A VET has condemned an 'appalling' case of animal cruelty in which someone planted a concoction of pills, kibble and glass along a popular dog walking route.

Oska the border terrier had to be hooked up to a drip after eating the harmful mix while walking in Wootton, near Abingdon.

The four-year-old chomped on dog treats left on the ground near Wootton and Dry Sandford Community Centre, which were harbouring human heart medication and shards of glass.

Vet Julie Hutton, of Hilltop Vets in South Hinksey, treated Oska and said she was 'horrified' by the apparently deliberate attempt to hurt an animal.

The Oxford Times:

She said: "I first thought another dog might have vomited the food and tablets up, but this is human medication. If somebody had dropped the pills on the floor, why would the dog food be there? Then there was the glass, which was just the final nail in the coffin - I can't really see how that combination would have ended up there without intent.

"All our staff were obviously saddened that there is somebody out there who potentially is trying to harm animals.

"It's appalling really, that they wanted to harm innocent pets."

She said the dog's owner retrieved the pills and took them to the chemist for tests, where the discovery was made that the tablets were statins, beta blockers and diuretics.

She said: "It does highlight it being malicious as it's an unusual set of medicines to find."

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Oska ate the tablets on Tuesday last week and his owner immediately thought the substance looked suspicious, and took him straight to the vet.

Ms Hutton and veterinary nurse Anna Currell had to make Oska sick, and made him eat charcoal to get the substance out of his system, before placing him on a drip overnight.

He is now recovering well at home, but his owner wants people to be aware of the potential danger.

She posted a warning about the incident on Facebook last week, which has been shared more than 700 times.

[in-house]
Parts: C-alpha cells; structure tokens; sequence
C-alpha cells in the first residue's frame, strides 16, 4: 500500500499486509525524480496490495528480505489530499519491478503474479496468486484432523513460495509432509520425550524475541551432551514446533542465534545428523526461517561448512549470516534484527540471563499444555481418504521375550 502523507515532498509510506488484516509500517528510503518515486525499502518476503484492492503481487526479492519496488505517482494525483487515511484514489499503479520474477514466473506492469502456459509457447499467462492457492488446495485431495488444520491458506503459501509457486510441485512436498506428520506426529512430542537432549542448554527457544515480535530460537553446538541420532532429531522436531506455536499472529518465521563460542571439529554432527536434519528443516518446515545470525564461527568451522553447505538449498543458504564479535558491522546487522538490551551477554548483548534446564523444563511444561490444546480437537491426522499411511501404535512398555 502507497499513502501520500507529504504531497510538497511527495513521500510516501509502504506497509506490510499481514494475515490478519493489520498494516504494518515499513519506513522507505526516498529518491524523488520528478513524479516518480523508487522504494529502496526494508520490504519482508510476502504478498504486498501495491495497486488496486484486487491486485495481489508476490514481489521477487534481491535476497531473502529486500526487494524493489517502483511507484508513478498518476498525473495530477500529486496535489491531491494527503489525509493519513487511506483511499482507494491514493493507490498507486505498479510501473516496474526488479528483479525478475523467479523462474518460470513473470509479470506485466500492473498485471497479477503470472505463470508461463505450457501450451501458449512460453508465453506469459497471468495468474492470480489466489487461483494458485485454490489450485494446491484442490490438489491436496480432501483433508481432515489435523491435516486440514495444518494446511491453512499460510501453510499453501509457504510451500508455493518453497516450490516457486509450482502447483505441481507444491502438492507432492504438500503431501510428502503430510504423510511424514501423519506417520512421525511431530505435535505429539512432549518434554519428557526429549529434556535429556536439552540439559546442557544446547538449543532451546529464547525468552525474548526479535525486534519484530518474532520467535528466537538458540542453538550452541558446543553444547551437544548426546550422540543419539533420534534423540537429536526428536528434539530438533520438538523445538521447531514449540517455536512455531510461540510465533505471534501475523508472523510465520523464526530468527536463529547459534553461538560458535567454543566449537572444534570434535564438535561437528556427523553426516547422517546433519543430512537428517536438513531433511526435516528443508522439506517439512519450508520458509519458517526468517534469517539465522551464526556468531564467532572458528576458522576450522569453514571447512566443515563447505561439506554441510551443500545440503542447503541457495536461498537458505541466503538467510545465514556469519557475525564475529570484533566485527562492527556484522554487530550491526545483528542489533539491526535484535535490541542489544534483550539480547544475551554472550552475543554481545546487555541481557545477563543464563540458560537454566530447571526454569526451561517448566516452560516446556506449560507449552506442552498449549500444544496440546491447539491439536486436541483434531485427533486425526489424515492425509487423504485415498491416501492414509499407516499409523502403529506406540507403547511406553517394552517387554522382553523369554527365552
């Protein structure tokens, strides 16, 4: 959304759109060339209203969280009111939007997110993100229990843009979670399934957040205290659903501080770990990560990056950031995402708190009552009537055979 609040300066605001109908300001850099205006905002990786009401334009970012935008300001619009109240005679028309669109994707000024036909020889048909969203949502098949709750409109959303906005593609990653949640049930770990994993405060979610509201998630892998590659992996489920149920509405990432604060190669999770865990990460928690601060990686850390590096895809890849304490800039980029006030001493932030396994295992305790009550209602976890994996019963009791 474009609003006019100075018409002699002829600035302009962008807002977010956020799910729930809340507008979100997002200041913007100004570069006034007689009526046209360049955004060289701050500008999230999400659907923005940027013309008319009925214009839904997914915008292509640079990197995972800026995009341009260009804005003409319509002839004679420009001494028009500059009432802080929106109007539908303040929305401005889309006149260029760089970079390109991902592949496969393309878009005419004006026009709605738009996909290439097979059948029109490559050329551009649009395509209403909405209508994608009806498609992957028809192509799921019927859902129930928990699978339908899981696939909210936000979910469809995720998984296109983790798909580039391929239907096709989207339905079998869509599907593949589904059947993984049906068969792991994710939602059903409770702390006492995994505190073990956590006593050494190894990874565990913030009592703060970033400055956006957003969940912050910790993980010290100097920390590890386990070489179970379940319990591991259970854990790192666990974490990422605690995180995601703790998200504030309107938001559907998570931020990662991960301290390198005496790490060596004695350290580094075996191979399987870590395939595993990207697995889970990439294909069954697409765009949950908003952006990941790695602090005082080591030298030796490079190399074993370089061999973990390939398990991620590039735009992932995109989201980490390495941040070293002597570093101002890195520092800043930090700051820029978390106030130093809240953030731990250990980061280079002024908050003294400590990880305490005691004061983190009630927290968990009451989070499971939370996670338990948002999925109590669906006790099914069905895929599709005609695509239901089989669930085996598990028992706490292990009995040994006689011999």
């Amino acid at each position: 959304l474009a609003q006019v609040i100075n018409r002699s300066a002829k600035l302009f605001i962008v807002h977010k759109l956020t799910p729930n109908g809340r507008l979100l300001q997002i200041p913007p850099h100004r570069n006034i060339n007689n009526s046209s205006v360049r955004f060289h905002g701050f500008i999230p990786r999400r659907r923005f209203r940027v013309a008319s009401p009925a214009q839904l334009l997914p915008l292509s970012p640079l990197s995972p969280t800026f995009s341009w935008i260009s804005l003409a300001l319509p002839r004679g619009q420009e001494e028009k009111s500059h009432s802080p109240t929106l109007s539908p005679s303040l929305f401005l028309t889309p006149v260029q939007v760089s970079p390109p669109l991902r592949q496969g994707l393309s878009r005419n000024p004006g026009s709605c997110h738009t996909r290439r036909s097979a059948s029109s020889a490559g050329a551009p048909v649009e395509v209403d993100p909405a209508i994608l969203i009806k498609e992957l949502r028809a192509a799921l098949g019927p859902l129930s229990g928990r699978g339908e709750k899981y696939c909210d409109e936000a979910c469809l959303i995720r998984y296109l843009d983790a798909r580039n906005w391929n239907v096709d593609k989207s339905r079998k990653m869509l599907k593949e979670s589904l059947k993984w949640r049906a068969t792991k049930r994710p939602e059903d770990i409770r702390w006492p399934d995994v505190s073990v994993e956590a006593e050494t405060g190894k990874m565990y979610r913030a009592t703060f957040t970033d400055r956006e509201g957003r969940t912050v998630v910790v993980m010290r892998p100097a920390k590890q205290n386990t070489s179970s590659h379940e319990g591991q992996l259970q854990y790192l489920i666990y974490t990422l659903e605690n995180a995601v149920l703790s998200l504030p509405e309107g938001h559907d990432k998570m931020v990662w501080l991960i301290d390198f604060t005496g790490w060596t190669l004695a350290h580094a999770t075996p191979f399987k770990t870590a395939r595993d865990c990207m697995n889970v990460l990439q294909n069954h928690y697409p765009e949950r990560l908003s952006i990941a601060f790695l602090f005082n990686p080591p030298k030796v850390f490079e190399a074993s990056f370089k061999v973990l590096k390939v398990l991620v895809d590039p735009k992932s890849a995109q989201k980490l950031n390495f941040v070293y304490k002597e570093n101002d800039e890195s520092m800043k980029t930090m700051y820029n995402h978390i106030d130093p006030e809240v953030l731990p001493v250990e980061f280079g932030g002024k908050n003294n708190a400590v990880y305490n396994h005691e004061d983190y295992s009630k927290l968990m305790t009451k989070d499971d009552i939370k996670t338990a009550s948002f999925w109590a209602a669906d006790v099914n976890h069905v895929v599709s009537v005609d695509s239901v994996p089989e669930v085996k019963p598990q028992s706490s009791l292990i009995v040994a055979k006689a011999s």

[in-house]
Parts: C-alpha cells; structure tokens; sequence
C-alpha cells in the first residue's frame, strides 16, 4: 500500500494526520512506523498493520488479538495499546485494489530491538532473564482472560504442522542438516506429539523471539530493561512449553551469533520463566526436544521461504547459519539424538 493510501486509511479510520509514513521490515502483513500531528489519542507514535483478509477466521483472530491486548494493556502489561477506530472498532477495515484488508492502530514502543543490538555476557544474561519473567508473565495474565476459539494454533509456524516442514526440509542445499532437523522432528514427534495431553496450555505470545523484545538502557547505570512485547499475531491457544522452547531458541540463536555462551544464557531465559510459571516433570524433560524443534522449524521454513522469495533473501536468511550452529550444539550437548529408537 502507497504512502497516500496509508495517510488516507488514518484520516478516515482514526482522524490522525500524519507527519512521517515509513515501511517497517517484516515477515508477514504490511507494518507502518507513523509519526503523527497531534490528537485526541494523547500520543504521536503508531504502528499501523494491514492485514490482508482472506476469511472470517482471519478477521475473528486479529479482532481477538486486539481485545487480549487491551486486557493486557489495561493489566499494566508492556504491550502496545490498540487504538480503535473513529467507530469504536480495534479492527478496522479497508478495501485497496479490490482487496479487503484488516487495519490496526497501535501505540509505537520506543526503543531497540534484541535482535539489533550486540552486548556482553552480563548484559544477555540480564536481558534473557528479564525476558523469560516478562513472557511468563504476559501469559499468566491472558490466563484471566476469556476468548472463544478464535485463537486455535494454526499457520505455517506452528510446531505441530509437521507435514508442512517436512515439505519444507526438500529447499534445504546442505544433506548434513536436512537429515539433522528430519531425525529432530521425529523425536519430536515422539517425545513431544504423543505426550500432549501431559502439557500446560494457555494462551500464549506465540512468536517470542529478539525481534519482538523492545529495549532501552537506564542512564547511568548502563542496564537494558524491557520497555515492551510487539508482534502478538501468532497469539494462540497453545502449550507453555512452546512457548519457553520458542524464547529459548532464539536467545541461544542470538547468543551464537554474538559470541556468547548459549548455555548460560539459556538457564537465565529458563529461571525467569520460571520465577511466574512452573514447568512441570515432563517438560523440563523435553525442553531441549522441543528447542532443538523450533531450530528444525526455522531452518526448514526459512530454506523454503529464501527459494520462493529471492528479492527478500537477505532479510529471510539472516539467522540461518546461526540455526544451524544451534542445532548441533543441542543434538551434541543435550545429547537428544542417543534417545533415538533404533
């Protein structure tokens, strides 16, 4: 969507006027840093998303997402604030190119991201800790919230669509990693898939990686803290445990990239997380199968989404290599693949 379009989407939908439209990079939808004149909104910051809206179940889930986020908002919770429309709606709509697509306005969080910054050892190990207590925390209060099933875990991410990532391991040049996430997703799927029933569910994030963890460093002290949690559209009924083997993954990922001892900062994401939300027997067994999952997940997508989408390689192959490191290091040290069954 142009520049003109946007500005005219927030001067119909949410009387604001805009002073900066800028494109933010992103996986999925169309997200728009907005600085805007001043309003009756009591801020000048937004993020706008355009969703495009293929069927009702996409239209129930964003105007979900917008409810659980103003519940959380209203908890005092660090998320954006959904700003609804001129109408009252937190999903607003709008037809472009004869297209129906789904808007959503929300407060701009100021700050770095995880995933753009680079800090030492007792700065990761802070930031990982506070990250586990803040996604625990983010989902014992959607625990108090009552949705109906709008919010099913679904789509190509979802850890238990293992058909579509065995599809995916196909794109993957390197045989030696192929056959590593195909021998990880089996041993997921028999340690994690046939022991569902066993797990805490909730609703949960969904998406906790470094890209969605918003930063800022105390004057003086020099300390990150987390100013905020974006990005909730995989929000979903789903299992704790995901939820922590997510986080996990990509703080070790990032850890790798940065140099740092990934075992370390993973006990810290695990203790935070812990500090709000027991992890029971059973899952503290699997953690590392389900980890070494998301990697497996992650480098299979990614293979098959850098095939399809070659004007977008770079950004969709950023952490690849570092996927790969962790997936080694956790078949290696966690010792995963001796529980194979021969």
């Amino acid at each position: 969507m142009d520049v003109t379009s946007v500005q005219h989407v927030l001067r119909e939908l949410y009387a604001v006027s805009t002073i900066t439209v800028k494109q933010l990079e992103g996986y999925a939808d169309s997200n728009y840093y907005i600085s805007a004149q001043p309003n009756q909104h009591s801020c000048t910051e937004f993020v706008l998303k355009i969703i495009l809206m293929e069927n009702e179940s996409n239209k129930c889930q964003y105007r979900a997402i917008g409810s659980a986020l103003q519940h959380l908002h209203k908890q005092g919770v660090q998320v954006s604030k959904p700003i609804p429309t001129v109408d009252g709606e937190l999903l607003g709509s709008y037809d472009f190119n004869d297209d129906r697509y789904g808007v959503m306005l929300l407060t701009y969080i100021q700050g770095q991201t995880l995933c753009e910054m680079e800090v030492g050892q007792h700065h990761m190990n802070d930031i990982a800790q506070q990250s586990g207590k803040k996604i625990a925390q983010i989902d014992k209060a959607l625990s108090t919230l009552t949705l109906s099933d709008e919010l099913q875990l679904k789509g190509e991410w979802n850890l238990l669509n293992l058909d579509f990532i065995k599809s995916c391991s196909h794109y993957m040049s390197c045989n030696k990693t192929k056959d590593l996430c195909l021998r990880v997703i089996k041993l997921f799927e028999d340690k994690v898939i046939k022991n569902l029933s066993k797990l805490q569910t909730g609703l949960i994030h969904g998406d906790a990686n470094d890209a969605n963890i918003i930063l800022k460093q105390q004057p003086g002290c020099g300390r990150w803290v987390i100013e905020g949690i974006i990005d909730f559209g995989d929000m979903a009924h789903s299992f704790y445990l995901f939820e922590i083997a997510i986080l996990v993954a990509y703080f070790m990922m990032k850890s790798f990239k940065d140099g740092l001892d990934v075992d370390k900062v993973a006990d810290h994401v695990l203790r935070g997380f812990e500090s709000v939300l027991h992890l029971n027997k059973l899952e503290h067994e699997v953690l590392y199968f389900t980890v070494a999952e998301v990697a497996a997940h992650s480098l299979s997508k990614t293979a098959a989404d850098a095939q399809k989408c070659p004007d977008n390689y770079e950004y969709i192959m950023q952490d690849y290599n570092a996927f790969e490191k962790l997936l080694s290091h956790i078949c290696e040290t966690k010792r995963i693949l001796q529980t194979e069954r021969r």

The Oxford Times:

The woman, who asked not to be named, wrote: "This was obviously done deliberately to poison a dog.

"Can’t really say on here what I’d like to about the moron that has done this and we really hope that no other dogs get poisoned - please be careful."

She credited the 'brilliant vets' for their treatment.

Almost 400 comments have been left on the post condemning whoever laid the treats, branding them 'evil' and 'vile.'

One person said: "I am sickened and so angry that there are people in this world who would do that."

Another added: "There are some sick-minded monsters out there who get satisfaction from harming defenceless animals."

One woman said her son had seen a similar pile of biscuits near the same community centre last week, and put them in the bin as he thought it looked suspicious.

Another said her pet was 'violently sick' last week after walking in the same spot, but said she was not sure if it was connected.

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Offering advice to pet owners, Ms Hutton said: "Be vigilant - dogs tend to go off into hedgerows and could be snuffling anything.

"Little Oska has a healthy appetite so I suspect he might have hoovered up anything and everything."

She encouraged anyone who sees anything suspicious to collect a sample so it can be tested.

Oska's owner has reported the incident to Thames Valley Police and an appeal for witnesses has been put up in the village, but the force has not yet confirmed if it is investigating.

The Oxford Times:

Oxfordshire has seen several incidents of animal cruelty in recent months.

In April Emma Dowsing mourned the death of her golden retriever Goldie, who became ill after a walk along the Ridgeway between East Hendred and Wantage.

She believes her dog ingested poison which had been laid deliberately to make animals ill.

Earlier that month, horses' bodies were slashed in attacks in Faringdon, and police urged horse owners to install CCTV and be vigilant.

In February an alpaca was killed in Ludgershall near Bicester, after someone cut out its eye in a 'barbaric' attack, while another Ludgershall alpaca was found mutilated in November.

Last year, toxic antifreeze was blamed for killing cats in Marcham, while in 2017, Hart Veterinary Centre in Bicester warned a ‘significant quantity’ of rat poison had been poured over Langford village green.